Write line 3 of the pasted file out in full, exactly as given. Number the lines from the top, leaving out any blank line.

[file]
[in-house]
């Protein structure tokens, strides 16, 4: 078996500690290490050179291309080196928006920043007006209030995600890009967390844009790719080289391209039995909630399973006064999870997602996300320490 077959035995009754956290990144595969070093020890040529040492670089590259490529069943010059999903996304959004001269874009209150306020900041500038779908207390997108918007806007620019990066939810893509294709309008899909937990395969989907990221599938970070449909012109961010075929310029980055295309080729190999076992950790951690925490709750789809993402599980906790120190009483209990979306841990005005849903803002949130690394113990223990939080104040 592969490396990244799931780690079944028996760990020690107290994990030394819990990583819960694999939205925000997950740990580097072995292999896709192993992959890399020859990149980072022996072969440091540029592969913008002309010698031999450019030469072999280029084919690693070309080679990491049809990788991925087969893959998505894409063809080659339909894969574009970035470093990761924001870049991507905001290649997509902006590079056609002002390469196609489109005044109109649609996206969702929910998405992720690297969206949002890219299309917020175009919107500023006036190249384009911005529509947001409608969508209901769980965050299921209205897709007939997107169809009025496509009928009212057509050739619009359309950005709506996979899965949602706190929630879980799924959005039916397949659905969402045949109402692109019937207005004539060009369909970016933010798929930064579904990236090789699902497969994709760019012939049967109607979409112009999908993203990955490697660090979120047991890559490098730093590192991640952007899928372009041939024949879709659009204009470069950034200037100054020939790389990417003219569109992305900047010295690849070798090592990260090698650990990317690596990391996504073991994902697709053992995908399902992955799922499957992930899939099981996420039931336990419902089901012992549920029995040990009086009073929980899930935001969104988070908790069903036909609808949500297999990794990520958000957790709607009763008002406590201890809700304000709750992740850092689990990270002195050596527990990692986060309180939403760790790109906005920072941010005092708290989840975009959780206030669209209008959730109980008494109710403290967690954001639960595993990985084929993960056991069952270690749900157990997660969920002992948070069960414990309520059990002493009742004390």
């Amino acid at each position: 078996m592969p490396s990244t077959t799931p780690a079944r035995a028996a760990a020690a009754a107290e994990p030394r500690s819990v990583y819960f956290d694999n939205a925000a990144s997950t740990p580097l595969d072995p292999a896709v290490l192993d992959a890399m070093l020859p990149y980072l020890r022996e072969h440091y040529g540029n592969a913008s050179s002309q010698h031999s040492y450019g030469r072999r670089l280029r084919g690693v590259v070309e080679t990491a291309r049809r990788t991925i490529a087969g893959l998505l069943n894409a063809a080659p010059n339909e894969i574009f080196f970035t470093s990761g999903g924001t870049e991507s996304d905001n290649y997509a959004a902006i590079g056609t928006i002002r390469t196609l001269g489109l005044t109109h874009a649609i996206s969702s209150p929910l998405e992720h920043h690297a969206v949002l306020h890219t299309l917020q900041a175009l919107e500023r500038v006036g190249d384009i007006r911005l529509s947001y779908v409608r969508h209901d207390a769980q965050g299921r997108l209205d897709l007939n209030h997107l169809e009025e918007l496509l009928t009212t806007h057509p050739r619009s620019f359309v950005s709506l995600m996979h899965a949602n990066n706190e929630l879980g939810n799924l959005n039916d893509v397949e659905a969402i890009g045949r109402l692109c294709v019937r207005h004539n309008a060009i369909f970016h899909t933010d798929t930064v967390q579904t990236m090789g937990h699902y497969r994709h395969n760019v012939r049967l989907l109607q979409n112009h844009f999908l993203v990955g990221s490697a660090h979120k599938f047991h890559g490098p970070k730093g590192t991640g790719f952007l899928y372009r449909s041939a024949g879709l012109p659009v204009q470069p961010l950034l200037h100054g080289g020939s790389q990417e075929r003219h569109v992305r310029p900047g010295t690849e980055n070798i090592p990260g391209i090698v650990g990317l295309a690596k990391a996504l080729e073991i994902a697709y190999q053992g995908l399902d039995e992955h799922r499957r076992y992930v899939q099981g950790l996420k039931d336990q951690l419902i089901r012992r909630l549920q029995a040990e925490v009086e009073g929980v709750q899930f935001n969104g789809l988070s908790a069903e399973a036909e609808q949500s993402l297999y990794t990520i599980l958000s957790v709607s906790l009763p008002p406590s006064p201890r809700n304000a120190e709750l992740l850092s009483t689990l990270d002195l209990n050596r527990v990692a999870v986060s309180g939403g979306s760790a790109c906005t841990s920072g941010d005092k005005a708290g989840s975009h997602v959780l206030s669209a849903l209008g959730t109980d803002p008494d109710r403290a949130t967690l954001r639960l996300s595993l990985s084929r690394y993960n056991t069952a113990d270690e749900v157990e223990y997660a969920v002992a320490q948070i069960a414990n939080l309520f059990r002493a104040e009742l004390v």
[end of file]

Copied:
């Amino acid at each position: 078996m592969p490396s990244t077959t799931p780690a079944r035995a028996a760990a020690a009754a107290e994990p030394r500690s819990v990583y819960f956290d694999n939205a925000a990144s997950t740990p580097l595969d072995p292999a896709v290490l192993d992959a890399m070093l020859p990149y980072l020890r022996e072969h440091y040529g540029n592969a913008s050179s002309q010698h031999s040492y450019g030469r072999r670089l280029r084919g690693v590259v070309e080679t990491a291309r049809r990788t991925i490529a087969g893959l998505l069943n894409a063809a080659p010059n339909e894969i574009f080196f970035t470093s990761g999903g924001t870049e991507s996304d905001n290649y997509a959004a902006i590079g056609t928006i002002r390469t196609l001269g489109l005044t109109h874009a649609i996206s969702s209150p929910l998405e992720h920043h690297a969206v949002l306020h890219t299309l917020q900041a175009l919107e500023r500038v006036g190249d384009i007006r911005l529509s947001y779908v409608r969508h209901d207390a769980q965050g299921r997108l209205d897709l007939n209030h997107l169809e009025e918007l496509l009928t009212t806007h057509p050739r619009s620019f359309v950005s709506l995600m996979h899965a949602n990066n706190e929630l879980g939810n799924l959005n039916d893509v397949e659905a969402i890009g045949r109402l692109c294709v019937r207005h004539n309008a060009i369909f970016h899909t933010d798929t930064v967390q579904t990236m090789g937990h699902y497969r994709h395969n760019v012939r049967l989907l109607q979409n112009h844009f999908l993203v990955g990221s490697a660090h979120k599938f047991h890559g490098p970070k730093g590192t991640g790719f952007l899928y372009r449909s041939a024949g879709l012109p659009v204009q470069p961010l950034l200037h100054g080289g020939s790389q990417e075929r003219h569109v992305r310029p900047g010295t690849e980055n070798i090592p990260g391209i090698v650990g990317l295309a690596k990391a996504l080729e073991i994902a697709y190999q053992g995908l399902d039995e992955h799922r499957r076992y992930v899939q099981g950790l996420k039931d336990q951690l419902i089901r012992r909630l549920q029995a040990e925490v009086e009073g929980v709750q899930f935001n969104g789809l988070s908790a069903e399973a036909e609808q949500s993402l297999y990794t990520i599980l958000s957790v709607s906790l009763p008002p406590s006064p201890r809700n304000a120190e709750l992740l850092s009483t689990l990270d002195l209990n050596r527990v990692a999870v986060s309180g939403g979306s760790a790109c906005t841990s920072g941010d005092k005005a708290g989840s975009h997602v959780l206030s669209a849903l209008g959730t109980d803002p008494d109710r403290a949130t967690l954001r639960l996300s595993l990985s084929r690394y993960n056991t069952a113990d270690e749900v157990e223990y997660a969920v002992a320490q948070i069960a414990n939080l309520f059990r002493a104040e009742l004390v």